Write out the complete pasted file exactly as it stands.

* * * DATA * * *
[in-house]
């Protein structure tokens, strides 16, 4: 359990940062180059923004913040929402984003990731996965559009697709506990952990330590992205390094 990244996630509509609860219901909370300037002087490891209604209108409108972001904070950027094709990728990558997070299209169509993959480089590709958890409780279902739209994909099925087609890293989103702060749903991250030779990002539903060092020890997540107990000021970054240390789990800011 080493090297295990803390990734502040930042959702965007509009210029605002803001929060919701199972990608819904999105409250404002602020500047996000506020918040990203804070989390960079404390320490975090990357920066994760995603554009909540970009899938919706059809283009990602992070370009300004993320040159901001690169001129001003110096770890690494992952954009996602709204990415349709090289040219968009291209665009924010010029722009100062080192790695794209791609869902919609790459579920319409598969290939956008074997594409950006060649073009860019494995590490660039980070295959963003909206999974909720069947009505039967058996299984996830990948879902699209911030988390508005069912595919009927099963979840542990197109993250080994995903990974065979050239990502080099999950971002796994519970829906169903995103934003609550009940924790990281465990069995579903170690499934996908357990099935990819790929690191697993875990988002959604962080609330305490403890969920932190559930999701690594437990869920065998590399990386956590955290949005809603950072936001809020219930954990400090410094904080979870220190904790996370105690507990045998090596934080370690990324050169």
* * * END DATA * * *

[in-house]
């Protein structure tokens, strides 16, 4: 359990940062180059923004913040929402984003990731996965559009697709506990952990330590992205390094 990244996630509509609860219901909370300037002087490891209604209108409108972001904070950027094709990728990558997070299209169509993959480089590709958890409780279902739209994909099925087609890293989103702060749903991250030779990002539903060092020890997540107990000021970054240390789990800011 080493090297295990803390990734502040930042959702965007509009210029605002803001929060919701199972990608819904999105409250404002602020500047996000506020918040990203804070989390960079404390320490975090990357920066994760995603554009909540970009899938919706059809283009990602992070370009300004993320040159901001690169001129001003110096770890690494992952954009996602709204990415349709090289040219968009291209665009924010010029722009100062080192790695794209791609869902919609790459579920319409598969290939956008074997594409950006060649073009860019494995590490660039980070295959963003909206999974909720069947009505039967058996299984996830990948879902699209911030988390508005069912595919009927099963979840542990197109993250080994995903990974065979050239990502080099999950971002796994519970829906169903995103934003609550009940924790990281465990069995579903170690499934996908357990099935990819790929690191697993875990988002959604962080609330305490403890969920932190559930999701690594437990869920065998590399990386956590955290949005809603950072936001809020219930954990400090410094904080979870220190904790996370105690507990045998090596934080370690990324050169």